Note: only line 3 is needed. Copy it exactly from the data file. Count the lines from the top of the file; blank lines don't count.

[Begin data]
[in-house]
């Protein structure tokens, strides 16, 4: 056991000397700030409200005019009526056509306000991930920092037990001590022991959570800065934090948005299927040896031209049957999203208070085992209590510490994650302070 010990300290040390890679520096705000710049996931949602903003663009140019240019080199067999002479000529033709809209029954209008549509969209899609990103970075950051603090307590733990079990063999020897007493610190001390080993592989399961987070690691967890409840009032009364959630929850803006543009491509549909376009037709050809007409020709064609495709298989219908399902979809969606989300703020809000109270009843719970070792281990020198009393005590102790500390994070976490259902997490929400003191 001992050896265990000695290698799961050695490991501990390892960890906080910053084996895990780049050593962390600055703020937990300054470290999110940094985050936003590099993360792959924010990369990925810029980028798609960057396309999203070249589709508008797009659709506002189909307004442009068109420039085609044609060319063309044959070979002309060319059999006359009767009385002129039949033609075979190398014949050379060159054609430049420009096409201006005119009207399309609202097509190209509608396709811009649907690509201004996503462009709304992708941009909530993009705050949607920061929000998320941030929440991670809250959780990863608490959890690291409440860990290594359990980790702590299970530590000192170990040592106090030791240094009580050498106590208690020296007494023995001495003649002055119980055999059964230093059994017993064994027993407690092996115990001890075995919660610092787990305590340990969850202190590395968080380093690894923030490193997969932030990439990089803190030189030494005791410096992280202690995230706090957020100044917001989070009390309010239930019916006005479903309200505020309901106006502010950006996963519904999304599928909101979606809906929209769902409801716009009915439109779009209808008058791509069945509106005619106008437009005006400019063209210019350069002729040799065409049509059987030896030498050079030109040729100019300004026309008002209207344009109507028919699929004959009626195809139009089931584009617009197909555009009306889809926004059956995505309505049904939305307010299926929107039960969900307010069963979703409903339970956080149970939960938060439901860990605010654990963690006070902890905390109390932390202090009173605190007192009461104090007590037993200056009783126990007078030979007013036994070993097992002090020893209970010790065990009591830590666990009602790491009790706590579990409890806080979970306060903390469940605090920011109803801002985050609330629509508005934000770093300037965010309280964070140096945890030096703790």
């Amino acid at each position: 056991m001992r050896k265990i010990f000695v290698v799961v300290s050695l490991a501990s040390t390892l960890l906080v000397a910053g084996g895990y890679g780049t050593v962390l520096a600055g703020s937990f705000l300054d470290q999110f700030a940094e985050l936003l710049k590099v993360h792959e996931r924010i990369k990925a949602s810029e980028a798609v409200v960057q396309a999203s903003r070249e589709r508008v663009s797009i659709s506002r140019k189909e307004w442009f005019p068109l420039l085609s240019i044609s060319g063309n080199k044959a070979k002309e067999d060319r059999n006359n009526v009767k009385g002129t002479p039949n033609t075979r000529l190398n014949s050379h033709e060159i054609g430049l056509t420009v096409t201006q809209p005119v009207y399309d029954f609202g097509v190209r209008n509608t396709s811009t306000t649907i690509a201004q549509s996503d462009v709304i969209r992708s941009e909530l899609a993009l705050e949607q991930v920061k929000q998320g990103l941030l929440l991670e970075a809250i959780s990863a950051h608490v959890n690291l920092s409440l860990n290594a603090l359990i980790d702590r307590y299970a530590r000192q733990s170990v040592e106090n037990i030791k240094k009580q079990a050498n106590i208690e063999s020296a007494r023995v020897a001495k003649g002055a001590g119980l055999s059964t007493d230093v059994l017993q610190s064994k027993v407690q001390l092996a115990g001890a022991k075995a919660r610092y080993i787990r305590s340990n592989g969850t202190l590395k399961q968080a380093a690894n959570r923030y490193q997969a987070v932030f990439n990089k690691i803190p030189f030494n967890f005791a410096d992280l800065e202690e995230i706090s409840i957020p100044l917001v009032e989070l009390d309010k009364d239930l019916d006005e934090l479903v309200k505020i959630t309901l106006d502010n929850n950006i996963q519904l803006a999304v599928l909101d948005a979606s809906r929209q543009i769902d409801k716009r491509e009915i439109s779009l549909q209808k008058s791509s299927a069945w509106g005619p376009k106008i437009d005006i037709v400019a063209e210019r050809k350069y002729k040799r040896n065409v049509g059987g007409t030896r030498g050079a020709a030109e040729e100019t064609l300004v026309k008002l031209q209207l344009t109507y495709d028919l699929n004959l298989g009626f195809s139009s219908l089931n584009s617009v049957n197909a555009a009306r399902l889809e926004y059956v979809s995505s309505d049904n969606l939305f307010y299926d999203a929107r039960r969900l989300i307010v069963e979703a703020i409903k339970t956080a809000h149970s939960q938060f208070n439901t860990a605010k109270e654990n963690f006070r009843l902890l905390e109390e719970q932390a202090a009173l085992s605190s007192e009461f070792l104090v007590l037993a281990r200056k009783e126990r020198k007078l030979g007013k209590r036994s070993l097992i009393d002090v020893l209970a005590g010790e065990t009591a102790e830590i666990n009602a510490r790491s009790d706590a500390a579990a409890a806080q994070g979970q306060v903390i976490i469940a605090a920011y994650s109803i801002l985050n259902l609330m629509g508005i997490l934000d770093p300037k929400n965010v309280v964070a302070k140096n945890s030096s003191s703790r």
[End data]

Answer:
């Amino acid at each position: 056991m001992r050896k265990i010990f000695v290698v799961v300290s050695l490991a501990s040390t390892l960890l906080v000397a910053g084996g895990y890679g780049t050593v962390l520096a600055g703020s937990f705000l300054d470290q999110f700030a940094e985050l936003l710049k590099v993360h792959e996931r924010i990369k990925a949602s810029e980028a798609v409200v960057q396309a999203s903003r070249e589709r508008v663009s797009i659709s506002r140019k189909e307004w442009f005019p068109l420039l085609s240019i044609s060319g063309n080199k044959a070979k002309e067999d060319r059999n006359n009526v009767k009385g002129t002479p039949n033609t075979r000529l190398n014949s050379h033709e060159i054609g430049l056509t420009v096409t201006q809209p005119v009207y399309d029954f609202g097509v190209r209008n509608t396709s811009t306000t649907i690509a201004q549509s996503d462009v709304i969209r992708s941009e909530l899609a993009l705050e949607q991930v920061k929000q998320g990103l941030l929440l991670e970075a809250i959780s990863a950051h608490v959890n690291l920092s409440l860990n290594a603090l359990i980790d702590r307590y299970a530590r000192q733990s170990v040592e106090n037990i030791k240094k009580q079990a050498n106590i208690e063999s020296a007494r023995v020897a001495k003649g002055a001590g119980l055999s059964t007493d230093v059994l017993q610190s064994k027993v407690q001390l092996a115990g001890a022991k075995a919660r610092y080993i787990r305590s340990n592989g969850t202190l590395k399961q968080a380093a690894n959570r923030y490193q997969a987070v932030f990439n990089k690691i803190p030189f030494n967890f005791a410096d992280l800065e202690e995230i706090s409840i957020p100044l917001v009032e989070l009390d309010k009364d239930l019916d006005e934090l479903v309200k505020i959630t309901l106006d502010n929850n950006i996963q519904l803006a999304v599928l909101d948005a979606s809906r929209q543009i769902d409801k716009r491509e009915i439109s779009l549909q209808k008058s791509s299927a069945w509106g005619p376009k106008i437009d005006i037709v400019a063209e210019r050809k350069y002729k040799r040896n065409v049509g059987g007409t030896r030498g050079a020709a030109e040729e100019t064609l300004v026309k008002l031209q209207l344009t109507y495709d028919l699929n004959l298989g009626f195809s139009s219908l089931n584009s617009v049957n197909a555009a009306r399902l889809e926004y059956v979809s995505s309505d049904n969606l939305f307010y299926d999203a929107r039960r969900l989300i307010v069963e979703a703020i409903k339970t956080a809000h149970s939960q938060f208070n439901t860990a605010k109270e654990n963690f006070r009843l902890l905390e109390e719970q932390a202090a009173l085992s605190s007192e009461f070792l104090v007590l037993a281990r200056k009783e126990r020198k007078l030979g007013k209590r036994s070993l097992i009393d002090v020893l209970a005590g010790e065990t009591a102790e830590i666990n009602a510490r790491s009790d706590a500390a579990a409890a806080q994070g979970q306060v903390i976490i469940a605090a920011y994650s109803i801002l985050n259902l609330m629509g508005i997490l934000d770093p300037k929400n965010v309280v964070a302070k140096n945890s030096s003191s703790r």